So next time you start talking to someone, think about those personal shifts and whether or not that person fits in. If you’ve realised that you prefer dating people that maintain a healthy lifestyle, for example, or care about the environment, or have certain political views, make note of it and let those characteristics hold weight for you. 

3. Red flags > temporary joy

Isolation, both physical and emotional, has been a growing reality for most of us. Many of us are struggling more with feelings of loneliness. It’s easy in this context to get quickly attached to new sexual or romantic partners. If you ever feel like that’s happening to you, one, don’t put yourself down for being vulnerable, and two, make sure that you’re still able to recognise red flags when they appear. 

For example, if you’re talking to someone who constantly bails on you (even if it’s ‘just’ for virtual dates), don’t just use the pandemic to justify their behaviour. If you find yourself feeling self-conscious when you talk to them, carefully consider the source of those feelings. If it’s because of their behaviour – and not the pandemic – it’s probably time to move on. Don’t put the fleeting joys of feeling wanted before your overall well-being.

4. Remember who you are outside of the pandemic 

Finally, remember that your day-to-day life won’t always be the way it currently is. Before the pandemic, would you normally have had a packed diary throughout the week? Did you like going to parties on weekends? Or were you more of a relax with close friends in a cosy pub kind of person? Did you usually prefer experiences over physical things? 

It’s important to keep the Pre-Pandemic You in mind because, even though we’ve adapted to current measures, life is bound to return to a hybrid of both realities eventually. If you’re looking for a long-term partner, you’ll definitely want them to fit into both lifestyles.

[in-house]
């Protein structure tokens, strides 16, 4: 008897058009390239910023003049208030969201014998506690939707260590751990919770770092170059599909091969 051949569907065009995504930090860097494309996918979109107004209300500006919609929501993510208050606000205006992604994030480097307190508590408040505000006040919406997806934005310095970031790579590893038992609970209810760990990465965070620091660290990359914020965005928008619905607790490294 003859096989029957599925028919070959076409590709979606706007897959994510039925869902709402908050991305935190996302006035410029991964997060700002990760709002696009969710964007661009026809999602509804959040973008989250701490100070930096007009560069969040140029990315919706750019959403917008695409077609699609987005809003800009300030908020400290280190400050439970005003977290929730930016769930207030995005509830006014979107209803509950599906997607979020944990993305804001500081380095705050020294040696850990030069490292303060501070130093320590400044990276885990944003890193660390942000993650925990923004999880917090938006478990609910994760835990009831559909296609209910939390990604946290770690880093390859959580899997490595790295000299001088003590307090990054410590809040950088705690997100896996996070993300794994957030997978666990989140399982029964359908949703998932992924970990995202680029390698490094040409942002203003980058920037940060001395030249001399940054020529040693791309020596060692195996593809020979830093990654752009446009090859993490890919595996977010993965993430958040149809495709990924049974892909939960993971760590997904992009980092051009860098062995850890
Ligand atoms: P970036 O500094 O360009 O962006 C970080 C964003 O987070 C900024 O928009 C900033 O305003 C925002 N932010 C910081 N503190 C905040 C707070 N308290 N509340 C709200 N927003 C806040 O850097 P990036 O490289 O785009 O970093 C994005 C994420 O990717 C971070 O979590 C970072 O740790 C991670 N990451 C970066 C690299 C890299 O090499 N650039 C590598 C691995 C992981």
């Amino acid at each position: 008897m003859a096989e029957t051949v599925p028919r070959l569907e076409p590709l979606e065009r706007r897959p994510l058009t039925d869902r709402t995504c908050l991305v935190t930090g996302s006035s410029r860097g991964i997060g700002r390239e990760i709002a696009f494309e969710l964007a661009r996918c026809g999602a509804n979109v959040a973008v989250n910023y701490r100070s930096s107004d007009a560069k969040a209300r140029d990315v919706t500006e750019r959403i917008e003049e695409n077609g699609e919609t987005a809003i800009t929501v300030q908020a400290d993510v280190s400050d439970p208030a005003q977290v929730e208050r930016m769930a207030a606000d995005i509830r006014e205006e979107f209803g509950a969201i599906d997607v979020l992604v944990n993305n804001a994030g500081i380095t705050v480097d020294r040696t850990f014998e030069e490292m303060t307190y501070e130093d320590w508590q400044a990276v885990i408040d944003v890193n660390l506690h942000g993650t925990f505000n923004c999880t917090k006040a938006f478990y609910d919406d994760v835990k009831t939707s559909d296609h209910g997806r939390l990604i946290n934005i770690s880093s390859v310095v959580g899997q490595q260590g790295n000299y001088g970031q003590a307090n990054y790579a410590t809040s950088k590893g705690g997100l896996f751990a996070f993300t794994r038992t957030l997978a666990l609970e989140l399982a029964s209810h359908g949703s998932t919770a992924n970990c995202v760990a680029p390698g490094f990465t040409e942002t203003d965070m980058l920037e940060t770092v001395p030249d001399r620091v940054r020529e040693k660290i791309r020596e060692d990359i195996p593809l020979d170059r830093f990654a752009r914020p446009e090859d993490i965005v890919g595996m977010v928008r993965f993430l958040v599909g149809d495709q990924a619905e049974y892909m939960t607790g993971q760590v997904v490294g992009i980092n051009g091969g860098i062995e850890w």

That being said, the changes that we’ve gone through because of the pandemic might just be lifelong changes, too. TBH, that’s probably why dating right now might feel more difficult than ever — we’re all just trying to figure out who we are now.

More than anything, try using this time to re-evaluate your new self and try to imagine what the Future You might be like. In keeping this at the forefront of your mind, you’ll attract people with the same energy.

One tip for remembering your 2021 boundaries is to write them down. Maybe even consider taking note of your boundaries from before COVID and the ones you have today. We’re always evolving and that’s OK! In fact, it’s the best way to be.

Discover Fumble’s pandemic support series

The pandemic has had a huge impact on all of our lives, and we’ve all struggled to adapt to the changes that continue to happen all around us. 

Our pandemic support series explores young people’s experiences of COVID-19, and helps you start to make sense of the chaotic and uncertain time we’re living in. Discover the full series here

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Last reviewed 1 February 2021

Image credit: Armin Rimoldi via Pexels